JCPS school board approves grading scale changes for 2015-16 year
The plan, which changes the cutoff for an A from 90-100 percent, while a B would drop to 80 to 89 percent, a C 75-79 percent, a D 70 to 74 percent and the score for a U as anything below 70 percent, was approved by 5-1 vote, with board member Linda Duncan voting against it and board member Chuck Haddaway absent.
District officials say the change takes into account the "more rigorous content standards" and "supports equal opportunity for and levels the playing field for JCPS students as compared to students in other districts using 90-100 and 80-89 to earn scholarships and receive jobs."
Karen Branham, assistant superintendent for curriculum and instruction, said the district is not "lowering expectations for our students, but making adjustments to ensure rigor."
"We have been researching this possible change for the past two years and seeking input from stakeholders and staff," said Branham. "The true goal of the recommendation is to do what is best for our students in JCPS."
Duncan said she voted against the change because she worries more students will fail because it will be "harder to earn a 70 percent with the new scale."
"Why keep 70 percent as passing when we have just raised our standards?" Duncan asked.
School board chairman David Jones Jr. said he wants to ensure that parents and students are receiving an accurate assessment of how they are doing and that schools aren't just passing them along.
School board member Diane Porter said she worries about the equity in grading overall, saying some students are graded differently than others.
Branham acknowledged that variations in grading has been a problem in JCPS. She said all schools will have to send two staff members to mandatory training this summer regarding the grading scale changes and policies.
"Our teachers must understand our policy so our grading practices are more uniform across the district," she said.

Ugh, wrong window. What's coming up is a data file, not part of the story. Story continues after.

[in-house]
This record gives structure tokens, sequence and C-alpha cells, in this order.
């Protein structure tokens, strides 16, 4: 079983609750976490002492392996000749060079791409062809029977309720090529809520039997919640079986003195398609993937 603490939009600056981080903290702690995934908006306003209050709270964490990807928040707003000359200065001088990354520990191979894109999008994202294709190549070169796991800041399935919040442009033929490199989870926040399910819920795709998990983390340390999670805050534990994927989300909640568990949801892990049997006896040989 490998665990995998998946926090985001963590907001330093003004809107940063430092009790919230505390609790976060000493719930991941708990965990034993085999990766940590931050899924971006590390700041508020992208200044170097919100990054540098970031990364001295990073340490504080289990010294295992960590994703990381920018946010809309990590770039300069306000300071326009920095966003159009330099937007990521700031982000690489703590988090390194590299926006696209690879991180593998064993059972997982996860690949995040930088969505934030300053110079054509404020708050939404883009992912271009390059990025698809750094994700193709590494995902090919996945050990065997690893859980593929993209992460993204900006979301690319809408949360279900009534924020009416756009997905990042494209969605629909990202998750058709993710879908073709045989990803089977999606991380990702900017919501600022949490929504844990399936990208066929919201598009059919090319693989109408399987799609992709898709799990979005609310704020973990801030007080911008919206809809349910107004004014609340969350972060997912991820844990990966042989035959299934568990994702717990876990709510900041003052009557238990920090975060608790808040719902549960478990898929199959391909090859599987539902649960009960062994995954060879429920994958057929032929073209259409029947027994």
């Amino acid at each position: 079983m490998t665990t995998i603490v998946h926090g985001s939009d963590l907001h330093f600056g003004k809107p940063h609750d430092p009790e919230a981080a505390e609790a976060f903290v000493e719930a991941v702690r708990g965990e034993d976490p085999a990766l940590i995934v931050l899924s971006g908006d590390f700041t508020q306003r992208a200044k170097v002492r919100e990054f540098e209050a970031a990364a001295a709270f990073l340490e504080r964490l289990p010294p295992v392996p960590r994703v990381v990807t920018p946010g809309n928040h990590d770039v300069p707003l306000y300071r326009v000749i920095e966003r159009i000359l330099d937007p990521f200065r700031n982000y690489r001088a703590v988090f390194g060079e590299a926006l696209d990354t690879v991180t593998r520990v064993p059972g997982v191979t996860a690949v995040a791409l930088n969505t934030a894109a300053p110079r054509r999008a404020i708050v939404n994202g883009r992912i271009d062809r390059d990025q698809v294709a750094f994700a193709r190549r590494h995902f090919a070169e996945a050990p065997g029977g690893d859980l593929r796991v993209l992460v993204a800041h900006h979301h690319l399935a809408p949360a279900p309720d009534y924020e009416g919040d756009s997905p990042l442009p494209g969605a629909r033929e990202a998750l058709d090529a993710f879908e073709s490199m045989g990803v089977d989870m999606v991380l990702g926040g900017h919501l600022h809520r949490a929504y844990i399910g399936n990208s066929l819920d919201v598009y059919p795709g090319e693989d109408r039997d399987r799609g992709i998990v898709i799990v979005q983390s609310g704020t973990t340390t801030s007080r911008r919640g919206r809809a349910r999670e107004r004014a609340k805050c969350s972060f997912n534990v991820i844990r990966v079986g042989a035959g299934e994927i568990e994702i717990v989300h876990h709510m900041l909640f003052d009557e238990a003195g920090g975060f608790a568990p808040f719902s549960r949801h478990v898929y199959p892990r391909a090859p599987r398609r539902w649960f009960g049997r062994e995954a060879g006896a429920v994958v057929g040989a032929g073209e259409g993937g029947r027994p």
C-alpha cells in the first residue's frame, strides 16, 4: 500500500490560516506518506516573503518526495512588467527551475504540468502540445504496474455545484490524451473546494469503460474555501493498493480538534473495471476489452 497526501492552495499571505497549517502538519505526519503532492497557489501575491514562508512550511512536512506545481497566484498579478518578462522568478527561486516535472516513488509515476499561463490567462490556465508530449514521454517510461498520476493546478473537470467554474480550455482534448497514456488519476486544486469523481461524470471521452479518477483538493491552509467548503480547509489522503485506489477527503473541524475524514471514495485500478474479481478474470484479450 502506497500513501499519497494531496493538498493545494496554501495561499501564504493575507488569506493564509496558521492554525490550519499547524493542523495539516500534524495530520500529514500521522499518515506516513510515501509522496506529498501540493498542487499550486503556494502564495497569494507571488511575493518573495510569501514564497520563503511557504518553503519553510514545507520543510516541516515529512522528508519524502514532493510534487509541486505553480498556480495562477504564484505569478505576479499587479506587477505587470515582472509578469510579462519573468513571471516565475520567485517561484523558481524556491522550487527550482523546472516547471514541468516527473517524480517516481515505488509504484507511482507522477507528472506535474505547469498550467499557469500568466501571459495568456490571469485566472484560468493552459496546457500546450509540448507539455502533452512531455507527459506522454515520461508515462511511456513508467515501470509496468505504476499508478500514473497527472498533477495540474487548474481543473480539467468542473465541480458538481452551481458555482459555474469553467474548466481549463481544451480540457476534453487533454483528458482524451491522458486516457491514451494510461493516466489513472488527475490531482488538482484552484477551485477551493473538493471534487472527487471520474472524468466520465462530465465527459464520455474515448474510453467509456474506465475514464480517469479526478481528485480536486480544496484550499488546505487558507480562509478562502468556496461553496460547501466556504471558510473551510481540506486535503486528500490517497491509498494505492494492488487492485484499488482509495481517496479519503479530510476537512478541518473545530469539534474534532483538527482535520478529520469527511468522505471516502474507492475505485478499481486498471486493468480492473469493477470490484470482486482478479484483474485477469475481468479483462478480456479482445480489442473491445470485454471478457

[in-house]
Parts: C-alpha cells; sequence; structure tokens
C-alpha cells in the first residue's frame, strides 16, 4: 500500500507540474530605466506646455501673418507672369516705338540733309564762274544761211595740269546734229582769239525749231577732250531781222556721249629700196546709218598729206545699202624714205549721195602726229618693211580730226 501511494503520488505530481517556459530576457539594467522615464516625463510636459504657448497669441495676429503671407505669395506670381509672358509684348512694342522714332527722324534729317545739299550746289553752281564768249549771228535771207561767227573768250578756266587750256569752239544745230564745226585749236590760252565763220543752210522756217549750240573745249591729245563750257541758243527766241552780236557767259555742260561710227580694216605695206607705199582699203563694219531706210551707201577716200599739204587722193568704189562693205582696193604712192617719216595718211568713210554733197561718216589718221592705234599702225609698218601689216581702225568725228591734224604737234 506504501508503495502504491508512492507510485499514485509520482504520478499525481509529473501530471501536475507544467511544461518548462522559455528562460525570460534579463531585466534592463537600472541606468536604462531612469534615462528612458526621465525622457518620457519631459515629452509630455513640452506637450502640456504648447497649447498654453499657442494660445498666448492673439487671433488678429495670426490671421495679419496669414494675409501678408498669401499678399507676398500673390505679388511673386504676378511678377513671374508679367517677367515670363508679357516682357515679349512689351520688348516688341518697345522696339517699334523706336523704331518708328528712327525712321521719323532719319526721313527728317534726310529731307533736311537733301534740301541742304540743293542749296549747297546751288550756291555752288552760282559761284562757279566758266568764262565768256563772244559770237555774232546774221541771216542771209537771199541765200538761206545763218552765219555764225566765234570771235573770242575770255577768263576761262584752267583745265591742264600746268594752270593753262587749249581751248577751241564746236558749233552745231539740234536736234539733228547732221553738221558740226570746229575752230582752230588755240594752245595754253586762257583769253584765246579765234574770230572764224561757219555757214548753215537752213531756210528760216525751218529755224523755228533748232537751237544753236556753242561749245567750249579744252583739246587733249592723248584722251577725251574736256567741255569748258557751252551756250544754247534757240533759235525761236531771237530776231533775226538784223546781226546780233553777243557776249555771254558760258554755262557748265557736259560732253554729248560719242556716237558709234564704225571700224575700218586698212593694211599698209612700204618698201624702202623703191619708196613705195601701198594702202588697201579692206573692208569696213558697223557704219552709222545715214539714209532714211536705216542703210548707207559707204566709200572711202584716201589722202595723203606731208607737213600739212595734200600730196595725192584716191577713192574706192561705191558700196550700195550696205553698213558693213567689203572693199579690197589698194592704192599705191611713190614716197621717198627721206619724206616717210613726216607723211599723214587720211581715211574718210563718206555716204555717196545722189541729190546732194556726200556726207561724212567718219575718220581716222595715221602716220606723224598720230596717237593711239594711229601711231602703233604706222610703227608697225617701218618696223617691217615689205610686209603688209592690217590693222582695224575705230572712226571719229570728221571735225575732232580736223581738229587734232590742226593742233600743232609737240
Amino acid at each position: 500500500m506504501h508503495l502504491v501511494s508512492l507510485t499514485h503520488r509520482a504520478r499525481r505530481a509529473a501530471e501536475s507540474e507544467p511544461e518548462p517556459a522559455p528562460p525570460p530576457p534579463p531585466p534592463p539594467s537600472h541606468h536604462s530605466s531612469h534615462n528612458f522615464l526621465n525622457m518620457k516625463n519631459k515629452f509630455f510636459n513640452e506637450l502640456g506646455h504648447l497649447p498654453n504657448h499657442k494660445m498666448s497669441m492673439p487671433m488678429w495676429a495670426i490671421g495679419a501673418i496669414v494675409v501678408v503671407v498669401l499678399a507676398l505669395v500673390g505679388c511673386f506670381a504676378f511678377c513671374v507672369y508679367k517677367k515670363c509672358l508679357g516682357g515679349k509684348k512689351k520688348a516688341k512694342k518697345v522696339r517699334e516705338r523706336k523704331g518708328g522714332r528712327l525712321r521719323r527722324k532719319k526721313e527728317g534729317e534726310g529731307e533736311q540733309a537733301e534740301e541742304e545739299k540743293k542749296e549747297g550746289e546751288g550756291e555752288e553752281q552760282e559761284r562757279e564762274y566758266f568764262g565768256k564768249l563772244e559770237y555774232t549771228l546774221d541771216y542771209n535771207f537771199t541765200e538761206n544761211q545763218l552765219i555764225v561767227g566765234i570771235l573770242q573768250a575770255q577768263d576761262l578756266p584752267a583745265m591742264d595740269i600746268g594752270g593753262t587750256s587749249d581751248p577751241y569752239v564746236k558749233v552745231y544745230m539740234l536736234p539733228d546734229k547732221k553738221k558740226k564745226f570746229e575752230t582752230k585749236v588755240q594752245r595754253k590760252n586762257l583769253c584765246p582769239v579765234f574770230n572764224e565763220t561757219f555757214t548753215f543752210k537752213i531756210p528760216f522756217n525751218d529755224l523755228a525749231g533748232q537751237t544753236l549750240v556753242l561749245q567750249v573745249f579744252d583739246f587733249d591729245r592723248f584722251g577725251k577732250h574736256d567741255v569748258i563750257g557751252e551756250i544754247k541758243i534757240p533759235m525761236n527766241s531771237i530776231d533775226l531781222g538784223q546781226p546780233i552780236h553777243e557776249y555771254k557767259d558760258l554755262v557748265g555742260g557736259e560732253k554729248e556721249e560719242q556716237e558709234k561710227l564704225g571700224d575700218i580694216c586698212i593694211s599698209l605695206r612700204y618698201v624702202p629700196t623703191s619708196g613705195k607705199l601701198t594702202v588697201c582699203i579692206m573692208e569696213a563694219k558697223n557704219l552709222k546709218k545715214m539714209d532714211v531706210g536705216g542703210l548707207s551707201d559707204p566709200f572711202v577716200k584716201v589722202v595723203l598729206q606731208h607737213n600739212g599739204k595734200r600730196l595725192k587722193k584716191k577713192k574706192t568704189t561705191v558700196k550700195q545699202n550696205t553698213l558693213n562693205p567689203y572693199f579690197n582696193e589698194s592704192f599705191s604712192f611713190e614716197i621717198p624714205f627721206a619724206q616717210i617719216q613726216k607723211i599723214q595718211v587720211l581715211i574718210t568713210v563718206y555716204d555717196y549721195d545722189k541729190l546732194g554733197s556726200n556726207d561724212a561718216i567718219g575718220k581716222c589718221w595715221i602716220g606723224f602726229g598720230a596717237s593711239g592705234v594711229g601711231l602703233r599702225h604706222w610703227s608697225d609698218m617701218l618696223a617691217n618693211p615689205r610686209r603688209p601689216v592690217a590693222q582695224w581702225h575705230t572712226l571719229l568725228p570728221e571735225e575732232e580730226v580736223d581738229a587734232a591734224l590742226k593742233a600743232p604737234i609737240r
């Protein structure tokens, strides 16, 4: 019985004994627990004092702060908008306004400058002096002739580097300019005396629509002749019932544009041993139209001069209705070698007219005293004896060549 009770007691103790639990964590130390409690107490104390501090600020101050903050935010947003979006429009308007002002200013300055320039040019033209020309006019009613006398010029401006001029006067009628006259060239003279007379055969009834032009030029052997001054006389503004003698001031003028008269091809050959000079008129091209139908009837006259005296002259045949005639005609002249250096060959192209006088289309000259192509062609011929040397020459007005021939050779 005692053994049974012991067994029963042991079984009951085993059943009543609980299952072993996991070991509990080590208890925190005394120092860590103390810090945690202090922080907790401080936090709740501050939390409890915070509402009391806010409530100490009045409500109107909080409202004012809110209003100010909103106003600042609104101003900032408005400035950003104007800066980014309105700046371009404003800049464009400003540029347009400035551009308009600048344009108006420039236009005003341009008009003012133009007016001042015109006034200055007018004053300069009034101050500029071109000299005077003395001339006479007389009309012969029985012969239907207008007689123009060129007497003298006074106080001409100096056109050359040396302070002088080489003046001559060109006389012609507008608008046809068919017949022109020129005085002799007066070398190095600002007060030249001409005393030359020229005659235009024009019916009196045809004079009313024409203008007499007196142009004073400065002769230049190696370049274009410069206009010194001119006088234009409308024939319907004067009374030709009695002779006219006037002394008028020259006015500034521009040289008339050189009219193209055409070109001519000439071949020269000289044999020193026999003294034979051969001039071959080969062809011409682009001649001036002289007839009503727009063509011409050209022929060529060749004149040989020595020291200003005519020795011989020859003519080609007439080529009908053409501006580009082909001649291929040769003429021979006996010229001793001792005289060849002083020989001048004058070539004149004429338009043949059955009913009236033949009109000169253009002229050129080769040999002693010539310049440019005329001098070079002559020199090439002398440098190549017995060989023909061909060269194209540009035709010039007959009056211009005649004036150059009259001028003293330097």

In February, JCPS sent a survey to parents indicating that a revised grading scale would help students compete for Kentucky Educational Excellence Scholarship (state scholarship) money.
Branham told board members Monday that officials that one graduating class of approximately 370 seniors would have received an additional $168,000 in state scholarship money had the grading scale been different this year.
The results of this year's survey showed that 85 percent of elementary respondents -- which includes principals, assistant principals, teachers, staff members and parents -- were in support in of the change. At the middle school level, 84 percent were in support of the changes, while 91 percent of stakeholders at the high school level were in support of it.
Four of the five counties -- Bullitt, Oldham, Spencer and Shelby -- surrounding Jefferson County are roughly using the same scale as the one approved Monday night.
The district's previous grading scale stated that a student who scores a 93 to 100 percent earns an A, while a B is the equivalent of 86 to 92 percent, a C equals 79 to 85 percent and a D is 70 to 78 percent, while a U is anything below 70 percent.
Reporter Antoinette Konz can be reached at 502-585-0838 or @tkonz on Twitter.
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